Just checked Sam Wang:

http://synapse.princeton.edu/~sam/pollcalc.html Looks like he did indeed commit himself to a 98% probability of a Kerry EV win, bless him (he doesn't seem to give a probability for his Popular Vote estimate)

And it's still on a wing and prayer, though. He modified his "gut estimate" to 6:1 after a Bayesian adjustment as to whether his assumptions were likely to be correct.

Well, there you go. Sam Wang and TIA agreed, at least on the EV win.

I'm afraid it doesn't convince me that either of them were correct.

Actually, Sam Wang doesn't seem that convinced he was correct either:

http://synapse.princeton.edu/~sam/pollcalc_letters_afte... but he has interesting things to say about why he might have been wrong:

I think the purely statistical aspects of the analysis did extremely well. The electoral outcome looks like it will be close to the decided-voter outcome predicted by the polls. Victory margins are quantitatively close to the pre-election polls: out of 23 battlegrounds, the direction of the outcome was predicted in 22 (the exception was Wisconsin, where the polling margin was 0.4% for Bush and the actual margin was about 0.4% for Kerry). Quantitatively, 12 victory margins were within one standard error and 17 were within the 95% confidence interval. Not perfect, but not bad.

The most significant errors had to do the net effect of other factors not encompassed by polls. To make a final prediction, I used previous patterns of uncommitted voters breaking for the challenger as a guide, but this break either did not occur or was cancelled by other factors. My assumption of high turnout was flat out wrong! In the end, the likely-voter models of pollsters were not too far off.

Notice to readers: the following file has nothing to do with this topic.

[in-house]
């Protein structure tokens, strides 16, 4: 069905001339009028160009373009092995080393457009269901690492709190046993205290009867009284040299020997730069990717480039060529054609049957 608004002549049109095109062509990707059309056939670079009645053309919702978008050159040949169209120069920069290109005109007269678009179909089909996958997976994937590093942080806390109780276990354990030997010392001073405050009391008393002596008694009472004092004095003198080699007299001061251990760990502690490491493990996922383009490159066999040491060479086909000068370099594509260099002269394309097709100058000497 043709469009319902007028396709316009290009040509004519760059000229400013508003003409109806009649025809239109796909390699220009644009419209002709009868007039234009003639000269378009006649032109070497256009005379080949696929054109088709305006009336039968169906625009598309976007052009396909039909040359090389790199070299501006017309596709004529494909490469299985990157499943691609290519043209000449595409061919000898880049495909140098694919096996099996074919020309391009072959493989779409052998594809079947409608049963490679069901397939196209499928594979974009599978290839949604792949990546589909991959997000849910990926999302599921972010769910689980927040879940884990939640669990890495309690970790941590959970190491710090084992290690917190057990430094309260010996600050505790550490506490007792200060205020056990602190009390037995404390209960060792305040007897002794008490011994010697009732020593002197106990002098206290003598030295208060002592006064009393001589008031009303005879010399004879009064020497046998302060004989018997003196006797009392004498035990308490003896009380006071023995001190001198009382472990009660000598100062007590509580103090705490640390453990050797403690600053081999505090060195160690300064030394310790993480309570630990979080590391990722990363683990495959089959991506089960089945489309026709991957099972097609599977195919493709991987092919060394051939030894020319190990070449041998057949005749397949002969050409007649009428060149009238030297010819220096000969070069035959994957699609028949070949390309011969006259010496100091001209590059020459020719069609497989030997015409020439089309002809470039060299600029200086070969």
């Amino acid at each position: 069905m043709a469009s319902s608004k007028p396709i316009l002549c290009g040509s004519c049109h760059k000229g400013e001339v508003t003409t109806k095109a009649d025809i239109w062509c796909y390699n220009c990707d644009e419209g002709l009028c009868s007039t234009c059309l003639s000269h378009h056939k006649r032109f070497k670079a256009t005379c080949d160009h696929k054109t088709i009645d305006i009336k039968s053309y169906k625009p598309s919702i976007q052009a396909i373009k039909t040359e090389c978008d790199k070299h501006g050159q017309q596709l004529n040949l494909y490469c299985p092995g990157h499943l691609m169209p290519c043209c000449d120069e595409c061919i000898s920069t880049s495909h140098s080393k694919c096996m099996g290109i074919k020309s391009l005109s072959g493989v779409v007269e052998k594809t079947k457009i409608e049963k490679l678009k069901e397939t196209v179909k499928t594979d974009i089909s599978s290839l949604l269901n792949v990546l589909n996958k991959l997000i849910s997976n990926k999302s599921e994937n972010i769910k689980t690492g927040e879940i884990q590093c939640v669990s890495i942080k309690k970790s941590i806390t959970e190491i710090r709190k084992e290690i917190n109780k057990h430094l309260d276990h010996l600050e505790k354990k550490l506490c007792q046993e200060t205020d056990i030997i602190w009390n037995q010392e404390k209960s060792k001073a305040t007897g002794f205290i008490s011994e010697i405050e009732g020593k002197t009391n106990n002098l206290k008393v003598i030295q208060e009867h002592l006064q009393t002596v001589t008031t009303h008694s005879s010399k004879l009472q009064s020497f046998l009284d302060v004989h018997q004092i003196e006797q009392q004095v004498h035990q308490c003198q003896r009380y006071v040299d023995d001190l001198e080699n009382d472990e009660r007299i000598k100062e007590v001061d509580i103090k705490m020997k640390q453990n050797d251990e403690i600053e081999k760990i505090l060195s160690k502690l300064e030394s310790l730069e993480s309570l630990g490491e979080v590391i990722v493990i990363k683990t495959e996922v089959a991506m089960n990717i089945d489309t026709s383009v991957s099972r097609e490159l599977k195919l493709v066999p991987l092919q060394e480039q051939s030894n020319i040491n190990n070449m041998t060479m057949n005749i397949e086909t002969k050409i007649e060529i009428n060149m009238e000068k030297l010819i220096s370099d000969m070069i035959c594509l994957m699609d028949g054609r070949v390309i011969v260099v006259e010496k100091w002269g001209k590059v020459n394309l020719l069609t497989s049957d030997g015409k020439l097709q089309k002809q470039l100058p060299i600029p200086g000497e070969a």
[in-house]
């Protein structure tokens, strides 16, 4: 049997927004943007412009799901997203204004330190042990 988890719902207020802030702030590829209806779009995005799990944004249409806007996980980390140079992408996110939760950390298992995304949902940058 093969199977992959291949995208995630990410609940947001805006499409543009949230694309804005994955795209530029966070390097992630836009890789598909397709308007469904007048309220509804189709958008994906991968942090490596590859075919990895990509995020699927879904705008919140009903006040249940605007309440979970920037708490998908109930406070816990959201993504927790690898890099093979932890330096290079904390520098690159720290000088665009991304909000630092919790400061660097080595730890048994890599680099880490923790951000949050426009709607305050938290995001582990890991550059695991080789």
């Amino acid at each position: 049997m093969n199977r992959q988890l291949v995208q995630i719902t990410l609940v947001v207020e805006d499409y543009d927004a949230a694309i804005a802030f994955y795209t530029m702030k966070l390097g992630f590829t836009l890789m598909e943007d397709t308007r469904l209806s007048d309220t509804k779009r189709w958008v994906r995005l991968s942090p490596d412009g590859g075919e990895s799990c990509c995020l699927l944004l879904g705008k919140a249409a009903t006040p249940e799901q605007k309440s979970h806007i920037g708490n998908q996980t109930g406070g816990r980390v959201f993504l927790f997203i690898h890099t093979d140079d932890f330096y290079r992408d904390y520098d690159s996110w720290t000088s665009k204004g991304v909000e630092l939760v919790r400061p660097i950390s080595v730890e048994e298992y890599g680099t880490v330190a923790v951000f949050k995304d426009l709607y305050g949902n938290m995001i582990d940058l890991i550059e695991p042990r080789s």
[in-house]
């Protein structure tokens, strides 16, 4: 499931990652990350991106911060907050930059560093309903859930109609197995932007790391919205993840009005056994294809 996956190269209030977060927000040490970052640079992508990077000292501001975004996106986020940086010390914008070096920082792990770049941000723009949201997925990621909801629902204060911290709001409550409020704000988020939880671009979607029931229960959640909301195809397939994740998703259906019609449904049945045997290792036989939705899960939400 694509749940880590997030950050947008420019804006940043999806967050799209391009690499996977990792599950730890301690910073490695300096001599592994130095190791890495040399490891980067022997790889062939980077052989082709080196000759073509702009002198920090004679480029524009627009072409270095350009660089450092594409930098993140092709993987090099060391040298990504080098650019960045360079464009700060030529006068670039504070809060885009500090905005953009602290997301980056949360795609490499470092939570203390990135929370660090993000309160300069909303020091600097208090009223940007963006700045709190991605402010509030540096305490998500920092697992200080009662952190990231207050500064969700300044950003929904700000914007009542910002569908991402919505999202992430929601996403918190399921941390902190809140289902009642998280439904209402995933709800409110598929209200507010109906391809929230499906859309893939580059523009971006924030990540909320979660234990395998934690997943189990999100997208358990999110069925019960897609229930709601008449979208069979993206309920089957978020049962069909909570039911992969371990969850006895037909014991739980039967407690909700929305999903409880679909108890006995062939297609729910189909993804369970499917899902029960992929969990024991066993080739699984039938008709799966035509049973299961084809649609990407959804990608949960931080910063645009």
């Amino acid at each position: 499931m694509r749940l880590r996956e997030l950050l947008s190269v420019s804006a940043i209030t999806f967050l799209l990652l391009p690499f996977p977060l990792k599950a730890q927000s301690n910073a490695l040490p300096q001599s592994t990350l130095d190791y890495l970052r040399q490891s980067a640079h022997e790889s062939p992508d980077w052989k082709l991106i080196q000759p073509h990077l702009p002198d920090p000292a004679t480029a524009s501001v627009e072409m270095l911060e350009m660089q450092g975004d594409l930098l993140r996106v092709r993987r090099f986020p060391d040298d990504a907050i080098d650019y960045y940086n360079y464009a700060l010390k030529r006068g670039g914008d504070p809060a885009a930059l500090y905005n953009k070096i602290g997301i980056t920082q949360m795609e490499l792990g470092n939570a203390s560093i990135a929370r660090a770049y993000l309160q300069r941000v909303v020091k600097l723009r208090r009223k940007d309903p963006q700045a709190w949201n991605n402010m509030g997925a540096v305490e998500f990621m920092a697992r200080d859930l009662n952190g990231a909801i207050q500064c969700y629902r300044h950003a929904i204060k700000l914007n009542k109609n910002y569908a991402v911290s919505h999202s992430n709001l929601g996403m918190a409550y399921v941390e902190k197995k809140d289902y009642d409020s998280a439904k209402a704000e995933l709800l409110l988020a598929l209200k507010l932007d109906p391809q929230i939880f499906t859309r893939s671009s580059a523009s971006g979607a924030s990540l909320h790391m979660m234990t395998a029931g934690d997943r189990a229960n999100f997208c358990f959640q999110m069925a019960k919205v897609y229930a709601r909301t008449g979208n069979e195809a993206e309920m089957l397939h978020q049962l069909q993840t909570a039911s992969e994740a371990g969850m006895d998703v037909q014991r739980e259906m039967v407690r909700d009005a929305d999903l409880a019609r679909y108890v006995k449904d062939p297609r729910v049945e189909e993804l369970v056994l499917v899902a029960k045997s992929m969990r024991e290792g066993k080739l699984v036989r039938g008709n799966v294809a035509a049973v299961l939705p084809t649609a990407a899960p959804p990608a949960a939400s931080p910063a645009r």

There has been talk of other factors, but a parsimonious explanation may be that the net effect of all other factors was zero. This isn't always true - in past years the outcome seems to have not matched final polls. There seems to be some mystery offset that varies a bit. On the other hand, this year we had more data - maybe it's just a question of having enough data and the right answer falls out.

One advantage of rigorous statistical modeling is that you can see **a clear separation between factual information and assumptions of less certainty**. In this case my baseline calculation was quite accurate, but the intangibles were wrong. As I said, in previous years at least one of the assumptions would have worked. What happened this year is a question for the political and policy people - in the end it goes to show that I am at my best with the numbers!

(my bold)

See also:

http://election.princeton.edu /